At the very end when my poor father was in the hospital his doctors pleaded with my mother, tried to "reason" with her from their perspective, that it was time to pull the feeding tube.  A hospital is for someone who will get better, they explained to us, and he's simply not one of those people.  He's going to die so either expedite it here or take him home.  My mother contacted Hospice and hired care for him at home until he passed away on his own terms.  HaKadosh Baruch Hu above generously gave us another couple weeks to visit him at home and say good-bye.  He passed away quietly in the early hours of the morning on January 20, 2009 (24 Tevet 5769).  No one pulled any plugs or removed any feeding tubes.  It was the best way possible in my mind for his specific situation.

And that was the end of that long, sorrowful chapter of a brilliant man with so much good to offer the world having his brain taken away from him in such a way.  His greatest gift was his advanced I.Q. and that's the very thing that was lost in the years leading up to his death.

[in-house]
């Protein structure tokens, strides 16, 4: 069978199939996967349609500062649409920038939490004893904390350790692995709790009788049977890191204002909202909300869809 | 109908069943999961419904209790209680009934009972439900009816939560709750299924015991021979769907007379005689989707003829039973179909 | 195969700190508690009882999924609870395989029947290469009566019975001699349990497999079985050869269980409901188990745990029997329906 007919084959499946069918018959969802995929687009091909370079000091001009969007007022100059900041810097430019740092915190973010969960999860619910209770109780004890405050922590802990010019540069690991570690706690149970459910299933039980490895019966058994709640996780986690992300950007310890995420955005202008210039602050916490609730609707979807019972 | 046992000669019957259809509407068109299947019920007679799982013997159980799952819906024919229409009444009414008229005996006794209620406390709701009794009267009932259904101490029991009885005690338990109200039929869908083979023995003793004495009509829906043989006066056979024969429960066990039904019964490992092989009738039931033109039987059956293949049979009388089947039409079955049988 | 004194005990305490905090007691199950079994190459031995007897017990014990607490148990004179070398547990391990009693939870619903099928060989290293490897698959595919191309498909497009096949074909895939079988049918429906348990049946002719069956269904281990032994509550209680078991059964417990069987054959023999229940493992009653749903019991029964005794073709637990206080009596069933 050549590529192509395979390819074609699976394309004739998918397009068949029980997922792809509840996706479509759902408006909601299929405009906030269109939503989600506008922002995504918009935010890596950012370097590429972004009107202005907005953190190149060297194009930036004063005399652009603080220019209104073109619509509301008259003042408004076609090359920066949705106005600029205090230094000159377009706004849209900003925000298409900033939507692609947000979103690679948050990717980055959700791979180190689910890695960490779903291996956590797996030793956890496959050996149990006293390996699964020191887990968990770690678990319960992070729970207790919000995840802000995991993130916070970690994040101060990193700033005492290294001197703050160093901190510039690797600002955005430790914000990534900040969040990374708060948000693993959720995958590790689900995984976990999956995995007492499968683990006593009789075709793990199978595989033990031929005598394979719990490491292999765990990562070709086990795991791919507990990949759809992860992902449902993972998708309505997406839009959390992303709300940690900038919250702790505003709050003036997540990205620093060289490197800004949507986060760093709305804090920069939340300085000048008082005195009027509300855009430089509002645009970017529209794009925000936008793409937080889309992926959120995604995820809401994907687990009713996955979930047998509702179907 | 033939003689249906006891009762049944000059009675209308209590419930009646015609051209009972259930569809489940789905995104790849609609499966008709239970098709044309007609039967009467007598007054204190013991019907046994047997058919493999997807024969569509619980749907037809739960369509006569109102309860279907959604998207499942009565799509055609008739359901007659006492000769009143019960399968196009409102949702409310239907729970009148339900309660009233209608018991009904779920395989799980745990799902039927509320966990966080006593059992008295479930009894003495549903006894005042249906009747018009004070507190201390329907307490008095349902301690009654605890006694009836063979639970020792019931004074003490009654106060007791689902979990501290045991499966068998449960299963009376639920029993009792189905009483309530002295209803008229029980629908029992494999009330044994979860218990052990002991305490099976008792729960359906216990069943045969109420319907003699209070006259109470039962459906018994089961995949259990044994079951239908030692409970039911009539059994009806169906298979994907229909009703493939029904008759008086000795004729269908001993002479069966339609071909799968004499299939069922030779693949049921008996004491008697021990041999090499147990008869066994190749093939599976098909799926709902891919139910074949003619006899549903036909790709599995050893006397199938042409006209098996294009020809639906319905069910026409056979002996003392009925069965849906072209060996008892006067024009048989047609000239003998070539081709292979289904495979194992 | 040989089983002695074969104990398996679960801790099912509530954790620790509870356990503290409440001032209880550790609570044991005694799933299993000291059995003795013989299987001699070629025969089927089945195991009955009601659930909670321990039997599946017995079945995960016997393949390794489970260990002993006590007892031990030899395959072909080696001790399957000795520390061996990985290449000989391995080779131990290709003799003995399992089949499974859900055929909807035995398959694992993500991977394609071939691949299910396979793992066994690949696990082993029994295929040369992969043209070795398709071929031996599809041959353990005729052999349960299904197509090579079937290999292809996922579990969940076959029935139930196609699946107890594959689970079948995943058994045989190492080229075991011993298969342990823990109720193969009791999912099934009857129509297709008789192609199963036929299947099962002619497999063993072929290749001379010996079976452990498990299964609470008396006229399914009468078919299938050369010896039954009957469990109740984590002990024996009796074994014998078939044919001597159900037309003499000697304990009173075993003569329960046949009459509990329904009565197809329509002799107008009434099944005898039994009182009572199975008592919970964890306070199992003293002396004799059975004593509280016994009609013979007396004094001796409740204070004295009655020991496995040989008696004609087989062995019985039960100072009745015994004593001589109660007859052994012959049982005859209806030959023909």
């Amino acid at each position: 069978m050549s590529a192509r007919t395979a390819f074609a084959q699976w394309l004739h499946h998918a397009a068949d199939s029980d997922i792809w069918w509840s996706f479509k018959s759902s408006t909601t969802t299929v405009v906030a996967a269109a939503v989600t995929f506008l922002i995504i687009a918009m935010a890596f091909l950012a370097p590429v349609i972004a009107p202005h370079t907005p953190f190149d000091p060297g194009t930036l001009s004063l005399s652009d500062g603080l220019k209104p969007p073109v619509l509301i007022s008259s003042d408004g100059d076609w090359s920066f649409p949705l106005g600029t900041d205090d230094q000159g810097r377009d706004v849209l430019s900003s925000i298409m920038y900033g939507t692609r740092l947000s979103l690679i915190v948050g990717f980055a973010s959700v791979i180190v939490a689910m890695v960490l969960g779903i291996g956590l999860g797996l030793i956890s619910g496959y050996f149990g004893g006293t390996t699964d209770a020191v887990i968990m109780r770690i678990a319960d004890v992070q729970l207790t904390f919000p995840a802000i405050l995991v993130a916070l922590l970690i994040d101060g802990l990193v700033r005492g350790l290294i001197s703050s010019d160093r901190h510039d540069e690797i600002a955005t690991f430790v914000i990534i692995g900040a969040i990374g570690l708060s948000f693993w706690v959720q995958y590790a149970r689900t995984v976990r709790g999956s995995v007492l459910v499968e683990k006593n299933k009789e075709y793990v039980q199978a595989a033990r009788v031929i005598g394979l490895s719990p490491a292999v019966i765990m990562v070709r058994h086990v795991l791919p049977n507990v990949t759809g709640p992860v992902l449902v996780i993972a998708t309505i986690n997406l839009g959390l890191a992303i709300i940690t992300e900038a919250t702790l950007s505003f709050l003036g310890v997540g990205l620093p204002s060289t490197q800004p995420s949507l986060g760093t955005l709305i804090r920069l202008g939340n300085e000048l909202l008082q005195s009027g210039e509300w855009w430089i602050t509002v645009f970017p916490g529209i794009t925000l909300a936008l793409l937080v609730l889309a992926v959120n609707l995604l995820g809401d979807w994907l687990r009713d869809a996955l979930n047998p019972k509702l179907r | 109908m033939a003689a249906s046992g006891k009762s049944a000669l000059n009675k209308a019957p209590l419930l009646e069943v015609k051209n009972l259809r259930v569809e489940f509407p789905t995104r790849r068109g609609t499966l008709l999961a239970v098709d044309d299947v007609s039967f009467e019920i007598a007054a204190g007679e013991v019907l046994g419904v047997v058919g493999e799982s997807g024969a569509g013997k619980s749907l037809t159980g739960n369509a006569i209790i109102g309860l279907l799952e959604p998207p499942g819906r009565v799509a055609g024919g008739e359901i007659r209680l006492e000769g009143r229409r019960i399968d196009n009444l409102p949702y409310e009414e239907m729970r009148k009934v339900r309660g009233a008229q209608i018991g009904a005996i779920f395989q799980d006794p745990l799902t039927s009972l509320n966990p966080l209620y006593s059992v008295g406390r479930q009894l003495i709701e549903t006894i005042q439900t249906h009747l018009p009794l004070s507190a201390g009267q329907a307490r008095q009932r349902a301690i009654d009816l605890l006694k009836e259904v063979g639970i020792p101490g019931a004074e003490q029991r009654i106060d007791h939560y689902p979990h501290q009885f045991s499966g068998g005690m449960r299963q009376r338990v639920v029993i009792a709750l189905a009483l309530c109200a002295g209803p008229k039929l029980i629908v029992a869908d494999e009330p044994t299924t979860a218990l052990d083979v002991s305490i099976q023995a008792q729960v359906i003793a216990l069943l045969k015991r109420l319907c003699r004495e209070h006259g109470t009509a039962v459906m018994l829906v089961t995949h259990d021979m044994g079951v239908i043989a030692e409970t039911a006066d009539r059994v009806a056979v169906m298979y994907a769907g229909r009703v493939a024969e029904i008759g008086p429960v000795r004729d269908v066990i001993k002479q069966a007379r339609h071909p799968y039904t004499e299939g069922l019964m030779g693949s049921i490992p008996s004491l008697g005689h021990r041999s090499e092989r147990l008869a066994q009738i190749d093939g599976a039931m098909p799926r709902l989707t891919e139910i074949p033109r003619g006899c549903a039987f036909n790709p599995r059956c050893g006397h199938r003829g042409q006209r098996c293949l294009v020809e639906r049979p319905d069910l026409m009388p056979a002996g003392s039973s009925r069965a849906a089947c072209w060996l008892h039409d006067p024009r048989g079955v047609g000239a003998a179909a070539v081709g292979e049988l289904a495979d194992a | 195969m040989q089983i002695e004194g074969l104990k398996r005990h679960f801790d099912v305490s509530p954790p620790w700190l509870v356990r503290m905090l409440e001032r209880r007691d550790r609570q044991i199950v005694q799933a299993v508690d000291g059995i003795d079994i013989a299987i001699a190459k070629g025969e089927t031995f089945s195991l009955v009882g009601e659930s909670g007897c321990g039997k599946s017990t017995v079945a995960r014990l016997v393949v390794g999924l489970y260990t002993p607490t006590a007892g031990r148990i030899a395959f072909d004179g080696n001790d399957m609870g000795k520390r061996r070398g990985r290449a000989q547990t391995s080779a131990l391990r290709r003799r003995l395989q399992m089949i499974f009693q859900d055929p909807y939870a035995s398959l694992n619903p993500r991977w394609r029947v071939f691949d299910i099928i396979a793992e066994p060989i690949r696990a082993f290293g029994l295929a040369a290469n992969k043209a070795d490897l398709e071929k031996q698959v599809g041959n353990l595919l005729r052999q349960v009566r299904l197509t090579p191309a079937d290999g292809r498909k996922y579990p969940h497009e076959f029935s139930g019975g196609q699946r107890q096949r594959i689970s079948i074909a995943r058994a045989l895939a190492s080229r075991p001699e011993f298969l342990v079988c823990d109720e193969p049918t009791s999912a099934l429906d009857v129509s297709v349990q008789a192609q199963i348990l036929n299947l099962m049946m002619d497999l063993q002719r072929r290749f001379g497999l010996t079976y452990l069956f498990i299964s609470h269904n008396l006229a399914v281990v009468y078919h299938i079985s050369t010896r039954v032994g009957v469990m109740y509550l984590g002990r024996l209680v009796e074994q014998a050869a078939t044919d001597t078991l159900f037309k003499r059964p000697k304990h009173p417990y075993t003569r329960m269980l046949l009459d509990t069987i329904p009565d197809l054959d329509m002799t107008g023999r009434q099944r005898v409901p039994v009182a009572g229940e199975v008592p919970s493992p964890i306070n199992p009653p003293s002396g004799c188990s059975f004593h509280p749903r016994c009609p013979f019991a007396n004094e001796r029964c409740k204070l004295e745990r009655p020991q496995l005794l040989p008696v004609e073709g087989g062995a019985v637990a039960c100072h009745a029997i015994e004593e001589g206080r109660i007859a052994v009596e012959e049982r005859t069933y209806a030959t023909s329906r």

Never in a million years could I predict that my end would follow my father's path.  I mentally fight it every day and push my body to physically fight it.  I hold onto blind hope that I'll peel back the years and resume living the capable and strong life I did not so long ago.  But I feel myself crashing again.  This is the feel of what happens when I get worse in measurable increments each year.  No medication has been able to stop the advance of my illness.  No surgery will do much more than slow down what is already coming.  The book is not finished for me.  I still have who-knows-how-many years to fill the pages.  And I'm trying to fight as much as I can.  There is simply no control over what has unleashed itself on my body.  The path was already paved in front of me by my father.  All I can do is make it longer and windier for myself to get as far as I can in a way my beloved father could not.